This is part three of a three part blog series. Read part two about how predictive analytics is disrupting the finance sector and part one about how the emergence of big data has changed the way businesses make decisions.

Today with so much data coming into organizations, the majority of companies are challenged to source new insights. Increasingly our world operates in near real time, and we expect our data and our patterns to unfold at the right point in time.

Science becomes mainstream business

The discipline of advanced sciences is increasingly more relevant to business. Words like ecosystem, networks, colonization, viral, etc. are all less than 50 years old in business vernacular. We have learned that as a result of the increasing vast amounts of data, we are able to explore and analyze some of our world’s most challenging questions: how to shift the impact of climate change to reduce its impact; how to sequence DNA for replication; how to cope with the reduction in clean water supply; and how to improve farming practices to increase supply by 50 per cent.

For each of these challenges, the large surge in data volumes is shifting the world of science to be a more collaborative, open forum. This shift to “open science” is one of necessity, as data sets are too large and the problems are far too complex to be analyzed by a single discipline.

The rise of data scientists

Thomas Davenport and D.J. Patil said it right when they wrote their Harvard Business Review Article on Data Scientist: The Sexiest Job of the 21st Century.

Data scientists are the people who can understand and provide meaning to the reams of data sources both structured and unstructured: information about customers, products, and consumption patterns in order to help solve big challenges. With data coming in from so many diverse sources, the ability to see the patterns emerging to predict risk is the next holy grail in technology careers.

Businesses are trying to make sense of social data and trying to untangle over 2 billion bits of “data points” each day, notes research conducted by 140 Proof. This increase drives new skills to help do the sense making to advance businesses forward.

Between 2010 and 2020, the data scientist career path is projected to increase by 18.7 per cent, beat only by video game designers. The big data industry is expected to be a $53.4 billion industry by 2016, so organizations cannot avoid stepping up to the requirement for data intelligence (IDC 2014). Fortunately there are new degrees offer data scientist career paths, in particular Northwestern University, UC Berkeley, University of Waterloo are offering new programs in data sciences. According to a USA Today report on technology trends in the job market, if you’re deep into data analytics, you’ll be well positioned in the tech world as it moves into the “next frontier.”

At my company, SalesChoice Inc, we have invested heavily in develop a predictive analytics platform to support the demand to crunch diverse sources of data to find patterns about future(s). The initial use case we decided to solve was in large global sales data sets, as we knew there were historical patterns that could help predict futures for large multi-nationals. Sure enough after testing large global sets from leading brands, like Open Text, or Mitel, etc. we are finding that there is a natural pattern in their sales workflows that creates a unique pattern like a control chart.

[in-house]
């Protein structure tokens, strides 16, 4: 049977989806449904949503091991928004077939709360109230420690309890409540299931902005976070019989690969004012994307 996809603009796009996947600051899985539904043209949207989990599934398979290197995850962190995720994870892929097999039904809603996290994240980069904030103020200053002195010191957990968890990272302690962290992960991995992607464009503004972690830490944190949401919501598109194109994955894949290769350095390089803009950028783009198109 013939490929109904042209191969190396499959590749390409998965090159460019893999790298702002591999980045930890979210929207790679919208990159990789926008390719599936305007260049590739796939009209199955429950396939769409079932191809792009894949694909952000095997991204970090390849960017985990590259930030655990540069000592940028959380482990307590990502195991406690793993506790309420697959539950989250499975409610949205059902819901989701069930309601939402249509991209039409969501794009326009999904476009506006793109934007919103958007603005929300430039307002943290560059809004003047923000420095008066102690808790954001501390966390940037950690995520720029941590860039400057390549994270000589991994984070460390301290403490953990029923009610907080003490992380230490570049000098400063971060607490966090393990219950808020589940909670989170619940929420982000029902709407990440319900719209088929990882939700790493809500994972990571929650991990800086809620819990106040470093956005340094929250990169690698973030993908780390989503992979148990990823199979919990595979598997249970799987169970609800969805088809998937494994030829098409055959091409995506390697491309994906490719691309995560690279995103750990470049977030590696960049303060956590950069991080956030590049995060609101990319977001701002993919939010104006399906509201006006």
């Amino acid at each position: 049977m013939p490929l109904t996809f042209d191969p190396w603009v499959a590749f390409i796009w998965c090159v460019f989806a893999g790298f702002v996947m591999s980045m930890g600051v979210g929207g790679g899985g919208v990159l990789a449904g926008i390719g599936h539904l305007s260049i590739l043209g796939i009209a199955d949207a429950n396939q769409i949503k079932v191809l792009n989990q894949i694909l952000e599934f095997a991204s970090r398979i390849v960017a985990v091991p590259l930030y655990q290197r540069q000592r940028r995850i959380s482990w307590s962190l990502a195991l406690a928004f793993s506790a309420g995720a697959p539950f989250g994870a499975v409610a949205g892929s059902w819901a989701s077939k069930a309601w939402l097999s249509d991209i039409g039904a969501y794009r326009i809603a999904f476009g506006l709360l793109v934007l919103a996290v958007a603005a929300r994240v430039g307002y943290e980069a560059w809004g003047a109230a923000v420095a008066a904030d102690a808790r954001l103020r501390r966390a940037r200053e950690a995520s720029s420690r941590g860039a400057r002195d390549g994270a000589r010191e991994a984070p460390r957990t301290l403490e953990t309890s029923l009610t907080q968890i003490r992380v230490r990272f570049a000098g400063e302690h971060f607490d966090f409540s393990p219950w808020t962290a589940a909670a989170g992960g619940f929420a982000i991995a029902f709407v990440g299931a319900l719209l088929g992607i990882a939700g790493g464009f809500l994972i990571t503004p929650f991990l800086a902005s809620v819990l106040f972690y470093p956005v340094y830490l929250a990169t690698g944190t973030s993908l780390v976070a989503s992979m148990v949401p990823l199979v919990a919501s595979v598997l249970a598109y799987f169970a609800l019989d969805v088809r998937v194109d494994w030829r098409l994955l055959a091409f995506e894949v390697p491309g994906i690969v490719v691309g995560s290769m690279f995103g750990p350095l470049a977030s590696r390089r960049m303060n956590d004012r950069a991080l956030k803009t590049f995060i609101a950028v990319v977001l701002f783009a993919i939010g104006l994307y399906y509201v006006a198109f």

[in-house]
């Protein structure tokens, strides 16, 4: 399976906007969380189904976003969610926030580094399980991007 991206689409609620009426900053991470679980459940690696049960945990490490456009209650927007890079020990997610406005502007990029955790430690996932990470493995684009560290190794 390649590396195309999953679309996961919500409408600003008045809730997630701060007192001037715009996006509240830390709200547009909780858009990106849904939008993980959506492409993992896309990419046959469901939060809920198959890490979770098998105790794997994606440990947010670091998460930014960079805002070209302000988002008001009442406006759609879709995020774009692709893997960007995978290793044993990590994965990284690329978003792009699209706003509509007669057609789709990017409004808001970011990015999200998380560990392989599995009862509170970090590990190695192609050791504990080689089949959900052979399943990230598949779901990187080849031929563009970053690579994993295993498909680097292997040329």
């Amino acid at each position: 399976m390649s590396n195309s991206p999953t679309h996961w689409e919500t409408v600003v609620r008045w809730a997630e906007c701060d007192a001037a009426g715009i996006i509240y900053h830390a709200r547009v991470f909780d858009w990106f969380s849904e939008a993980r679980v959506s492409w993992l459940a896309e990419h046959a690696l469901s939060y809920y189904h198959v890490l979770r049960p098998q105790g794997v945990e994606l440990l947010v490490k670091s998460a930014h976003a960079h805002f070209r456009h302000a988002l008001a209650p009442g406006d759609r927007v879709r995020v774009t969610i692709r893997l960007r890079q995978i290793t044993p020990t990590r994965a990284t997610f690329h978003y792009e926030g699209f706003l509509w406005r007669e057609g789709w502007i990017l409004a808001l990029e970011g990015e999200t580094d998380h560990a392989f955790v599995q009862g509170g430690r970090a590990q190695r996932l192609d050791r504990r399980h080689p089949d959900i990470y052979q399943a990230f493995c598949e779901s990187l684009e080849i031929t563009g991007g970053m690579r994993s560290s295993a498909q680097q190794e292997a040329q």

By analyzing the patterns in real time, we can determine risks in sales cycles for management intervention and coaching, or help realign resourcing to focus on opportunities which have a greater likelihood of closing or help our clients focus less on priorities which are less likely to advance to success. Focus is everything in sales. This is the first time these advanced sciences have been integrated into sales practices. At this time, we are working on Salesforce.com large global data sets, as we felt this was the best entry point into the market for our advanced sciences.

We have on our core team, a chief technology officer, a chief data scientist and junior data scientists who collectively understand advanced mathematics, advanced statistics, and computing sciences (artificial intelligence and machine learning, sentiment/text mining). Bringing together these different linguistic languages from: advanced math, statistics, sciences, and computing sciences has been a real eye opener for me personally as when you are leading these brilliant scientists you realize how important the collaboration is to enable them to learn from each other.

We’re updating our organizations with newly-titled positions like chief revenue officer, replacing older terms like vice-president of sales. So why not add chief data scientist to the mix?

I do envision these types of skills will in time become a future sourcing pool for CEOs, as these types of resources will be mired in the depths of the data in their respective organizations, and will have an uncanny sense to guide their organizations through what will increasingly be murky pathways. The new business fuel is data intelligence and we’ll collect it with predictive analytics tools. Collecting knowledge from the past to learn how to improve in the future and continually mine data patterns to become stronger is the new competitive advantage. And, data scientists will be very much part of this future roadmap.

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